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CPO deposit price now jumped up from £1000 to £4000.

Discussion in 'Model S' started by nexsuperne101, Jun 23, 2017.

  1. nexsuperne101

    nexsuperne101 Member

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    Not that it is a problem, but does that mean that we get a better deal on finance if we are now putting down 8-10% of what a P85 now costs?

    It's only been the last 2 days, as I was going to transfer the £1000 from my M3 reservation to the P85, but was waiting until today for a test drive to see if the MS is the behemoth they say it is.

    Now I can't get my money down fast enough, but I don't want to pay out £4000 if I can't get finance (not likely, but you never know!).

    So, in the UK, do we now get better deals for more up front?

    TIA
     
  2. hmmm

    hmmm Member

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    Well, technically this is a down payment so all else being equal, you would need to borrow less and this may get you a lower rate if this is one variable taken into account (in addition to loan duration). I am not on your side of the pond though, so worth checking with Tesla directly before putting money down.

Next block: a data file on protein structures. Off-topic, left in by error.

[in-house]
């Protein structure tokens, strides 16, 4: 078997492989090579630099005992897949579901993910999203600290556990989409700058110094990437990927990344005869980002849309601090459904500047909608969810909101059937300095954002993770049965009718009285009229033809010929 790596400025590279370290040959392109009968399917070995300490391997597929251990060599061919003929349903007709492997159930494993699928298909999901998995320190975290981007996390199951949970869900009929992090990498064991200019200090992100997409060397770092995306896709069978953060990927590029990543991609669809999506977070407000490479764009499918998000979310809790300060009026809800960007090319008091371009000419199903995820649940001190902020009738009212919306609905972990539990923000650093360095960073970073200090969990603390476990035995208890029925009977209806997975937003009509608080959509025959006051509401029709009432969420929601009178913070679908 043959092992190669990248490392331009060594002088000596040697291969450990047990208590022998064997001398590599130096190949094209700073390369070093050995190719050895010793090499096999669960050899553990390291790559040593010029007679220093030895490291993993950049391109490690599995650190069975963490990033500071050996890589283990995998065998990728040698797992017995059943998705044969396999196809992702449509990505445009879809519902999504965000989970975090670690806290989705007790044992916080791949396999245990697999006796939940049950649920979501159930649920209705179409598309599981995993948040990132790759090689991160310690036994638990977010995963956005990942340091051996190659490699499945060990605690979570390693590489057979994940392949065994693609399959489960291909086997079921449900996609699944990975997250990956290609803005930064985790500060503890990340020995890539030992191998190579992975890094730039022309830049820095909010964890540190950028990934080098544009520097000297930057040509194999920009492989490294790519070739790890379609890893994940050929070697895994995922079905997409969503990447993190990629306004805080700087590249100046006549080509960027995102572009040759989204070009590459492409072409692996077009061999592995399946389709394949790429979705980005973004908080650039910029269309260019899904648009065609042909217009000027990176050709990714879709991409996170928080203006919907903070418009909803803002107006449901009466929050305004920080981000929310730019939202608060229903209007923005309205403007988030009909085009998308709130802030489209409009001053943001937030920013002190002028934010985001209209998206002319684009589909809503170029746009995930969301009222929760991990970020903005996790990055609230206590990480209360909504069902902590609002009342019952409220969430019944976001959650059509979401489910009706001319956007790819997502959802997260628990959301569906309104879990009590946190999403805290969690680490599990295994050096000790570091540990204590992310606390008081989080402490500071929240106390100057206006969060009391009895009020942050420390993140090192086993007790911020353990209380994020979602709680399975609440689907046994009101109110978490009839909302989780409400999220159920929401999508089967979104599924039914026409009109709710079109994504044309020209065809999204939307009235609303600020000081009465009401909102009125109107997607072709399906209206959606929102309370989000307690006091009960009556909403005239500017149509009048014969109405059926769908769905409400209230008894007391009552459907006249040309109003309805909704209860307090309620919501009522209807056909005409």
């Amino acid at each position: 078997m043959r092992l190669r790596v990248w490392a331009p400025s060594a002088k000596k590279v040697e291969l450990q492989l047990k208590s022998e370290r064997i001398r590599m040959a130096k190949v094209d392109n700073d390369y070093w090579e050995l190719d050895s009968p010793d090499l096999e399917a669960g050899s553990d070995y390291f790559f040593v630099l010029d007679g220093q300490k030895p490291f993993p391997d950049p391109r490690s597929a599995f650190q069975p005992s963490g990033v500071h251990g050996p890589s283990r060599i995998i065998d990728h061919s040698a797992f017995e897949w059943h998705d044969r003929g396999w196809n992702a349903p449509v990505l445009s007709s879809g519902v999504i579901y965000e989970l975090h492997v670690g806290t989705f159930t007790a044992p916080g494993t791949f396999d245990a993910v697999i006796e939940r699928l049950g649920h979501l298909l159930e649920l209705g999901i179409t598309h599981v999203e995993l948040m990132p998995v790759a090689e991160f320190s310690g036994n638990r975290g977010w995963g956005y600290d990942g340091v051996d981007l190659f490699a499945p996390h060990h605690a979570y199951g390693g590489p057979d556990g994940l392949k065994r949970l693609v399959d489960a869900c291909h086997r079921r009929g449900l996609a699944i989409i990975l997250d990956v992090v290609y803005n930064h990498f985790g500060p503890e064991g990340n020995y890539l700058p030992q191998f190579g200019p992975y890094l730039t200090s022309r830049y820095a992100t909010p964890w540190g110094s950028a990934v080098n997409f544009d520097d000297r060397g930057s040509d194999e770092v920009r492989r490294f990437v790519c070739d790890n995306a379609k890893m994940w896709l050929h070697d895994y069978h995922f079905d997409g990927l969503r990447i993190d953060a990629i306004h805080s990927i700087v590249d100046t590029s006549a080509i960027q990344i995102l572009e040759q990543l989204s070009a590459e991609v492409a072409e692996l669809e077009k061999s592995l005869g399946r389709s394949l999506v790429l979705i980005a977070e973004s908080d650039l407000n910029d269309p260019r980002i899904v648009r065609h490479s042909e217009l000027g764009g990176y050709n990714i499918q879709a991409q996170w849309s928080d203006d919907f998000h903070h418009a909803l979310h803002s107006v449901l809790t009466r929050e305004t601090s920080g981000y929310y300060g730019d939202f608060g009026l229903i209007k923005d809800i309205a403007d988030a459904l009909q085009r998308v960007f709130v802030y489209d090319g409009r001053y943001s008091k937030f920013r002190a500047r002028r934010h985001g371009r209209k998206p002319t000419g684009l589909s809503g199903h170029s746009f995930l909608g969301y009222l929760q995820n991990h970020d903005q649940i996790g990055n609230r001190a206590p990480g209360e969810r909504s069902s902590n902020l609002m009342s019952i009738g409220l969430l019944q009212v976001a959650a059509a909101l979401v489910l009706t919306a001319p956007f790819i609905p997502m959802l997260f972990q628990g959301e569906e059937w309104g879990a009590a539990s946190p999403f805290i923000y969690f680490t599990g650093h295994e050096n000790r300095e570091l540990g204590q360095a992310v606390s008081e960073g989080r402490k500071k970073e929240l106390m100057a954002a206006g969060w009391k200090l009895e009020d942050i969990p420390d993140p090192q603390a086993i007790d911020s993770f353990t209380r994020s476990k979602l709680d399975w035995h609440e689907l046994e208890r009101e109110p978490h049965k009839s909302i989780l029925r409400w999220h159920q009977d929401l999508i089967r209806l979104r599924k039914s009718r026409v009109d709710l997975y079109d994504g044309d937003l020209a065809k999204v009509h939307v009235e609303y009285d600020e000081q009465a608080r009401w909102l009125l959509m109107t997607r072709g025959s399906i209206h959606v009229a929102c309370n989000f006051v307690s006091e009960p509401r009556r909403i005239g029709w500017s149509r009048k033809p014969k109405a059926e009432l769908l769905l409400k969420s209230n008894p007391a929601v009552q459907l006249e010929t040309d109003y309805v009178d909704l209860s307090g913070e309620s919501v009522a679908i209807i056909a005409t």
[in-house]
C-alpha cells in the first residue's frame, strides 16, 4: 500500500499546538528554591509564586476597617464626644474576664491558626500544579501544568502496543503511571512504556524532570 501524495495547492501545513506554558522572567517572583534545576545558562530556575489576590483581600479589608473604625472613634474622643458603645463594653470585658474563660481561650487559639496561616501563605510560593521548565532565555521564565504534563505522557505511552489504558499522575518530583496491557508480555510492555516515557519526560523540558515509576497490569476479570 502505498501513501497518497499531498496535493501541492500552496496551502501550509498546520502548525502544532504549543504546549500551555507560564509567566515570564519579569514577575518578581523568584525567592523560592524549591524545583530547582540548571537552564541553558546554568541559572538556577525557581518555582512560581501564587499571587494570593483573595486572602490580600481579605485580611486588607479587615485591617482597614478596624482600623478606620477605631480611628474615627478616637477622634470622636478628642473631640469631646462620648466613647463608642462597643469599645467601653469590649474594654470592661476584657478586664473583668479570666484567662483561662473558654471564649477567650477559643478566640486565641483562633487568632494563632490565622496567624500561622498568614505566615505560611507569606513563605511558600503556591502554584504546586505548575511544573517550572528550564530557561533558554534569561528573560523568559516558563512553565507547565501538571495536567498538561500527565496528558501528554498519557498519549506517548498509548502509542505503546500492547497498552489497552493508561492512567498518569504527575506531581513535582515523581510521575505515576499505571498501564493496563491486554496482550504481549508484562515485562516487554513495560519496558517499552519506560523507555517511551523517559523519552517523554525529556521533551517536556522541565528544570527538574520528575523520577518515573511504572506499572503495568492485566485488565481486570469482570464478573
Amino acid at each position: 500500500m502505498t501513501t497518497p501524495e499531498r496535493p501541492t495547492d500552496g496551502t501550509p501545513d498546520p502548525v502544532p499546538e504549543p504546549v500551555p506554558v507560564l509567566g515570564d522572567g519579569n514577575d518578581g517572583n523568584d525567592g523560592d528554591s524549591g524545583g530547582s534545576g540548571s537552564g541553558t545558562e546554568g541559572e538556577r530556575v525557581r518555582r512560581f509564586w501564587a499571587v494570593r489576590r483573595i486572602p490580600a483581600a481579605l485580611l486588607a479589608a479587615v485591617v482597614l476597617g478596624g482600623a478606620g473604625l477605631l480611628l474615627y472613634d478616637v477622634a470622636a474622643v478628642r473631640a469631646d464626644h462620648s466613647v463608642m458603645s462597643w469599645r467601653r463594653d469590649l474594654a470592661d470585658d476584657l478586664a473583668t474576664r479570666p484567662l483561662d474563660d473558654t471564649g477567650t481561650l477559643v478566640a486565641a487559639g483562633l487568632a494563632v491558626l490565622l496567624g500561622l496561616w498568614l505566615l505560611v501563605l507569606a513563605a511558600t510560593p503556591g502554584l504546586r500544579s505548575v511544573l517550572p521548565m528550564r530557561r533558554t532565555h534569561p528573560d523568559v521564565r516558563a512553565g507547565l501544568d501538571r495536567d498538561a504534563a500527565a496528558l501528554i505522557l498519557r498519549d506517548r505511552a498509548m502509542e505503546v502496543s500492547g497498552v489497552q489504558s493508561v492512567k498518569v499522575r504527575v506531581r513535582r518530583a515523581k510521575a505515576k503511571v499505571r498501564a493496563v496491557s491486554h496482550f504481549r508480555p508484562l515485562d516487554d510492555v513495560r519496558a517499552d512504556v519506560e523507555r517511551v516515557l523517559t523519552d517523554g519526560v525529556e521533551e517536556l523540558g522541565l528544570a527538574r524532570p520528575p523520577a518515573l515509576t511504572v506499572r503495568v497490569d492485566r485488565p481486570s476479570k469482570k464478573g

I wonder if they started doing that to reduce the number of "trigger happy" people putting one grand down only to back out? Either that or they like cash and would rather collect as much up front as they can?. Or both.

    And yes, it's a behemoth, both from a size and fun level perspective!
     
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  3. whitex

    whitex Active Member

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    At delivery is really the first time the customer sees the car or is even able to confirm what options the car has or doesn't have. I suspect that there was a percentage of CPO purchasers who took a look at the car and declined to take delivery because of missing features they thought they were getting (I thought it had the "+" suspension, I thought it came with heated steering wheel, etc), or condition of the car (there is a smell in the car, it is very loud, the doors don't close right, there is a scratch on the fender, etc). The problem is that CPO's are not perfect and never will be, but sometimes people expect a 100% new condition car (often because it cost more than a lot of new cars). Reconditioning + transport is likely costing them more than £1000, so maybe the bump in non-refundable deposit is to cover and/or discourage such rejections at delivery.